The first person to start merchandising in Ellis was a man named Thomas Daily, who erected a one-story double storeroom, one room being devoted to the sale of clothing exclusively, and the other to general merchandising. Daily was born in Ireland and came to America with his family when he was still a boy. After serving in the Union Army during the Civil War, he made his way to Ellsworth, Kansas in 1868, where he engaged in merchandising a short time, and was also in the employ of the United States Government. A few years later, he made his way to Ellis in 1870, where he erected the first store in town, which he enlarged a few later.


The first school was established in 1873 and the first church organization, the following year.


Beginning in 1875, Ellis became a shipping point for cattle herds, driven up from the south and continued to be so for nearly five years. The busiest years were 1877 and 1878, at which time, like many other Kansas cowtowns, it had the reputation of being a "tough place." Law-abiding people were glad when the trade moved elsewhere.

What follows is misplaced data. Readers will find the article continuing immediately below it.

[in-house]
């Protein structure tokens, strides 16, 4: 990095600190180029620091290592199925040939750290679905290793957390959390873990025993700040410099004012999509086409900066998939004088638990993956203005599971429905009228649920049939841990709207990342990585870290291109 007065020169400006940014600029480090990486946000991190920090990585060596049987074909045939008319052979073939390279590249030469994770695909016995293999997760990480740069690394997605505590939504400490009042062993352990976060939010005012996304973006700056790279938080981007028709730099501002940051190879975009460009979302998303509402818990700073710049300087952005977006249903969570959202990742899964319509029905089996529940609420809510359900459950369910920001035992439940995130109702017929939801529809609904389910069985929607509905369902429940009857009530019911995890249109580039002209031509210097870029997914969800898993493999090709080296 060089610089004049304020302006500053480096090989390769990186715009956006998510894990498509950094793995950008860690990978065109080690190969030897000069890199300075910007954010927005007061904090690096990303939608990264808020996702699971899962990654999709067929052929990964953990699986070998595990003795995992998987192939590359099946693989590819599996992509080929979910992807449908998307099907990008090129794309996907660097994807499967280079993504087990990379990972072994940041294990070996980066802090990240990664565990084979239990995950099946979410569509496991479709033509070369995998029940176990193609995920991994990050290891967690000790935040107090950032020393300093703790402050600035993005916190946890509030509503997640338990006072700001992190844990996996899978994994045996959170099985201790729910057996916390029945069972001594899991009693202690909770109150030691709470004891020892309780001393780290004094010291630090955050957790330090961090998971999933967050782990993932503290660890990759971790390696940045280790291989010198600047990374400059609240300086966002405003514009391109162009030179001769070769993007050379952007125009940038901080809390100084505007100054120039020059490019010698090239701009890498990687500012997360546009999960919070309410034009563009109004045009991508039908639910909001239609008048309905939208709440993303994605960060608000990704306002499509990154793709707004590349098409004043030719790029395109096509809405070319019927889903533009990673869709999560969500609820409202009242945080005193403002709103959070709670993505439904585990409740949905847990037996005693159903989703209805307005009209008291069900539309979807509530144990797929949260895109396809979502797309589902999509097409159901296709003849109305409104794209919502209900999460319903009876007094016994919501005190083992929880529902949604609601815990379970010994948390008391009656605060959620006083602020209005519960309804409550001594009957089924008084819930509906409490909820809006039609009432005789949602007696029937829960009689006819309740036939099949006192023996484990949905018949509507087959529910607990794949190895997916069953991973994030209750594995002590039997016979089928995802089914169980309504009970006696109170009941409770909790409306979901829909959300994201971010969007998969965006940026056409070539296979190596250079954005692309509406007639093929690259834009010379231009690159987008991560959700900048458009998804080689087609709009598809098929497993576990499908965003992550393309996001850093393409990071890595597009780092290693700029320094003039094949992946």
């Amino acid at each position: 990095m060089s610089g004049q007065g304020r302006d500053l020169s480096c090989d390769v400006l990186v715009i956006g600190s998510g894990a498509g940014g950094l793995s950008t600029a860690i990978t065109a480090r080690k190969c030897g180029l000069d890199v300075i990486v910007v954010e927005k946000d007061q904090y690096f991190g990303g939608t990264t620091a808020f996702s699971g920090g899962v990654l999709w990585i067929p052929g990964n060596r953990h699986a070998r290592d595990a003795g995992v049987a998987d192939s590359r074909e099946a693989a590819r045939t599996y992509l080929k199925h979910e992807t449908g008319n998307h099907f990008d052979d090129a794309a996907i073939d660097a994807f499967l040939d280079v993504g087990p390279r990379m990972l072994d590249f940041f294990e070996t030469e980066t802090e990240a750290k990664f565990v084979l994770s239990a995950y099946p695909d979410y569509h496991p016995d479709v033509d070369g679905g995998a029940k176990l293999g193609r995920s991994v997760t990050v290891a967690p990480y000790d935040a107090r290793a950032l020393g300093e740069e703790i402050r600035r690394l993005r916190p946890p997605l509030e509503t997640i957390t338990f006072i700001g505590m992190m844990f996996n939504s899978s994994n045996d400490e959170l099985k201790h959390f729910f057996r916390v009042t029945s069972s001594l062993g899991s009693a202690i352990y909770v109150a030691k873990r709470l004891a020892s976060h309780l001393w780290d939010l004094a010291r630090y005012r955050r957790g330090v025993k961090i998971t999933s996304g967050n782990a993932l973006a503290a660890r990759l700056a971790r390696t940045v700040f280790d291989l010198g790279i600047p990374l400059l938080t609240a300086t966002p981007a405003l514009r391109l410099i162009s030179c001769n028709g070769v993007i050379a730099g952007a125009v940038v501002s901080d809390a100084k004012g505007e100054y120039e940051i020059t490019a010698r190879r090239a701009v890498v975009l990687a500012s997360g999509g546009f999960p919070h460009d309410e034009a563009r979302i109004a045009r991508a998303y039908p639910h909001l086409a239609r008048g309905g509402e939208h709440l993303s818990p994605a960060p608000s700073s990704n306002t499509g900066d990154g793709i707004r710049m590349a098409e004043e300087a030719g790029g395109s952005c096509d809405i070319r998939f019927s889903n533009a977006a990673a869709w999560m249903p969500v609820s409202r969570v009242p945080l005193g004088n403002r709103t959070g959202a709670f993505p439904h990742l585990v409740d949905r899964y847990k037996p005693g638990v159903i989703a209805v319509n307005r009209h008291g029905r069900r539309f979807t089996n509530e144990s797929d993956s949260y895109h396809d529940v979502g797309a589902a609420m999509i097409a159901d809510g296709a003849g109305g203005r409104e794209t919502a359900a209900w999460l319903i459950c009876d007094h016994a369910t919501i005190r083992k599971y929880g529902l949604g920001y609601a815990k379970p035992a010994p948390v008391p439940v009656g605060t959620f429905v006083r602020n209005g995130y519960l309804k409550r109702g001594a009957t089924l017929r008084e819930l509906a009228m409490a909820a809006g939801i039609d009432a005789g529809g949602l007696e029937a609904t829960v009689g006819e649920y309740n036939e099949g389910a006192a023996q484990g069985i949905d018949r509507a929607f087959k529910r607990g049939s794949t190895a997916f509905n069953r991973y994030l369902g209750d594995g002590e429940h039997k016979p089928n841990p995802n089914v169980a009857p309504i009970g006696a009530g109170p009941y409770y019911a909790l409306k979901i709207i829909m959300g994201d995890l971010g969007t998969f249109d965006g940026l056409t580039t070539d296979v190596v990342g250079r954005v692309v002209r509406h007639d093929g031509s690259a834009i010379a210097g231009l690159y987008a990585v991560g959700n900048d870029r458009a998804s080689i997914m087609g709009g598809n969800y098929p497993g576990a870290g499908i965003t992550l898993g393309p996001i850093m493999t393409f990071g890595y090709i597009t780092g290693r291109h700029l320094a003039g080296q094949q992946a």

Another general merchandise store was built in 1877 by R.S. Ormerod, who had arrived in the Ellis in January, 1873. Being a machinist by trade, he worked in that capacity for the Kansas Pacific Railroad five years, then went into merchandising. Born in England in 1853, he came to American with his parents in 1863, and settled in Peoria, Ilinois, where they lived until coming to Kansas. The store, known as Kelley & Ormerod, a two story stone structure, opened in 1878. Other early merchants were the Nichols Brothers, Eli Sheldon, Reading & Bowen and G. F. Lee.


By the early 1880s, the railroad building continued to dominate the town, with only one other two-story stone business building being that of the Kelly & Ormrod General Merchandise Store. All other buildings and homes were one story, some made of stone and more made of wood frame. The majority of the residences of the town were plain, unpretentious, but neat and comfortable looking buildings, indicative of the homes of thrifty, industrious mechanics.